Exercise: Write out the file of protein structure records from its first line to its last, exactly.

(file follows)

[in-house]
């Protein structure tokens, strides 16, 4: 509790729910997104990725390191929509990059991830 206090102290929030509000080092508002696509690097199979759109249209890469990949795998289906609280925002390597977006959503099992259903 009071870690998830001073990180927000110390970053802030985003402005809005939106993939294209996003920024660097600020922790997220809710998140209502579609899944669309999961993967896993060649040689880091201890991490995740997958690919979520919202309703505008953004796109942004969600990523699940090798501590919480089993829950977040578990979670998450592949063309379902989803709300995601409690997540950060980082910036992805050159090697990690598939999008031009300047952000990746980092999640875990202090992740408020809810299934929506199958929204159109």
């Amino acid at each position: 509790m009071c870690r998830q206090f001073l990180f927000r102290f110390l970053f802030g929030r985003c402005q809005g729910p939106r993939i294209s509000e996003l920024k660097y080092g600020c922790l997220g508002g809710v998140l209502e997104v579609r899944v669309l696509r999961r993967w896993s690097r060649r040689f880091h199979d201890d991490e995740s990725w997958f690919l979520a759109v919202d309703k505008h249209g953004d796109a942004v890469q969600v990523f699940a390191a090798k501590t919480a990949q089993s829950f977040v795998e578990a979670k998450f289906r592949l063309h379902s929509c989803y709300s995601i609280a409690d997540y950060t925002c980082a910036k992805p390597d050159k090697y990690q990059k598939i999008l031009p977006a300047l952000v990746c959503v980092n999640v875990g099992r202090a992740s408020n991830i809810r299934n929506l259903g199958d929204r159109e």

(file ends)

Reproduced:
[in-house]
């Protein structure tokens, strides 16, 4: 509790729910997104990725390191929509990059991830 206090102290929030509000080092508002696509690097199979759109249209890469990949795998289906609280925002390597977006959503099992259903 009071870690998830001073990180927000110390970053802030985003402005809005939106993939294209996003920024660097600020922790997220809710998140209502579609899944669309999961993967896993060649040689880091201890991490995740997958690919979520919202309703505008953004796109942004969600990523699940090798501590919480089993829950977040578990979670998450592949063309379902989803709300995601409690997540950060980082910036992805050159090697990690598939999008031009300047952000990746980092999640875990202090992740408020809810299934929506199958929204159109």
């Amino acid at each position: 509790m009071c870690r998830q206090f001073l990180f927000r102290f110390l970053f802030g929030r985003c402005q809005g729910p939106r993939i294209s509000e996003l920024k660097y080092g600020c922790l997220g508002g809710v998140l209502e997104v579609r899944v669309l696509r999961r993967w896993s690097r060649r040689f880091h199979d201890d991490e995740s990725w997958f690919l979520a759109v919202d309703k505008h249209g953004d796109a942004v890469q969600v990523f699940a390191a090798k501590t919480a990949q089993s829950f977040v795998e578990a979670k998450f289906r592949l063309h379902s929509c989803y709300s995601i609280a409690d997540y950060t925002c980082a910036k992805p390597d050159k090697y990690q990059k598939i999008l031009p977006a300047l952000v990746c959503v980092n999640v875990g099992r202090a992740s408020n991830i809810r299934n929506l259903g199958d929204r159109e």